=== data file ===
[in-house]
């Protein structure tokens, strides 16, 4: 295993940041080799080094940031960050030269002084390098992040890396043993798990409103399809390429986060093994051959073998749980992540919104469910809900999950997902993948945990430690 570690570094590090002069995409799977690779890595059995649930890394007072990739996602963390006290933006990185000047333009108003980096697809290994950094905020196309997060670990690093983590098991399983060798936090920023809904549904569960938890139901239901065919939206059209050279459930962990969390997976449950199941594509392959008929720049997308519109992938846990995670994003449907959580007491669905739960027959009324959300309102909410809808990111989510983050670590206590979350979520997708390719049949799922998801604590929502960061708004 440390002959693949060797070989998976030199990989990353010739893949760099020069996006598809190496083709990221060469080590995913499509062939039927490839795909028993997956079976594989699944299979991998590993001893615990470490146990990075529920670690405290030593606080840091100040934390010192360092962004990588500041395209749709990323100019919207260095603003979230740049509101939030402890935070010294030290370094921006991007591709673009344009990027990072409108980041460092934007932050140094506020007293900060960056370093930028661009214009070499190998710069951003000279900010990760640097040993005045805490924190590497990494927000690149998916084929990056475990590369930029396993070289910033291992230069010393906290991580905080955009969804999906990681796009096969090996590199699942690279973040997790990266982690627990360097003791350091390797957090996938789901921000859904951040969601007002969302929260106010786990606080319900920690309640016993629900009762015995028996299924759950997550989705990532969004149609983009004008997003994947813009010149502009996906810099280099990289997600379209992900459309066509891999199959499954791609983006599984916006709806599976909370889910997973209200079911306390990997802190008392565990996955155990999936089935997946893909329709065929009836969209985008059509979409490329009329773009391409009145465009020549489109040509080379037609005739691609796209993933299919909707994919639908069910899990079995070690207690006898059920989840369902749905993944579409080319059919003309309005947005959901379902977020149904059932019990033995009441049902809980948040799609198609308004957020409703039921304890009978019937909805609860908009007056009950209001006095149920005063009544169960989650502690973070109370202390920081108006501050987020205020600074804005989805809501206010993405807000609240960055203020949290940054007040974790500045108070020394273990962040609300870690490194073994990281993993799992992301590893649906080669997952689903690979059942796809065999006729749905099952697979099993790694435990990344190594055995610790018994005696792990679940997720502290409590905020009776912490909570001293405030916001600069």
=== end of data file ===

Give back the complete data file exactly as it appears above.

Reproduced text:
[in-house]
């Protein structure tokens, strides 16, 4: 295993940041080799080094940031960050030269002084390098992040890396043993798990409103399809390429986060093994051959073998749980992540919104469910809900999950997902993948945990430690 570690570094590090002069995409799977690779890595059995649930890394007072990739996602963390006290933006990185000047333009108003980096697809290994950094905020196309997060670990690093983590098991399983060798936090920023809904549904569960938890139901239901065919939206059209050279459930962990969390997976449950199941594509392959008929720049997308519109992938846990995670994003449907959580007491669905739960027959009324959300309102909410809808990111989510983050670590206590979350979520997708390719049949799922998801604590929502960061708004 440390002959693949060797070989998976030199990989990353010739893949760099020069996006598809190496083709990221060469080590995913499509062939039927490839795909028993997956079976594989699944299979991998590993001893615990470490146990990075529920670690405290030593606080840091100040934390010192360092962004990588500041395209749709990323100019919207260095603003979230740049509101939030402890935070010294030290370094921006991007591709673009344009990027990072409108980041460092934007932050140094506020007293900060960056370093930028661009214009070499190998710069951003000279900010990760640097040993005045805490924190590497990494927000690149998916084929990056475990590369930029396993070289910033291992230069010393906290991580905080955009969804999906990681796009096969090996590199699942690279973040997790990266982690627990360097003791350091390797957090996938789901921000859904951040969601007002969302929260106010786990606080319900920690309640016993629900009762015995028996299924759950997550989705990532969004149609983009004008997003994947813009010149502009996906810099280099990289997600379209992900459309066509891999199959499954791609983006599984916006709806599976909370889910997973209200079911306390990997802190008392565990996955155990999936089935997946893909329709065929009836969209985008059509979409490329009329773009391409009145465009020549489109040509080379037609005739691609796209993933299919909707994919639908069910899990079995070690207690006898059920989840369902749905993944579409080319059919003309309005947005959901379902977020149904059932019990033995009441049902809980948040799609198609308004957020409703039921304890009978019937909805609860908009007056009950209001006095149920005063009544169960989650502690973070109370202390920081108006501050987020205020600074804005989805809501206010993405807000609240960055203020949290940054007040974790500045108070020394273990962040609300870690490194073994990281993993799992992301590893649906080669997952689903690979059942796809065999006729749905099952697979099993790694435990990344190594055995610790018994005696792990679940997720502290409590905020009776912490909570001293405030916001600069």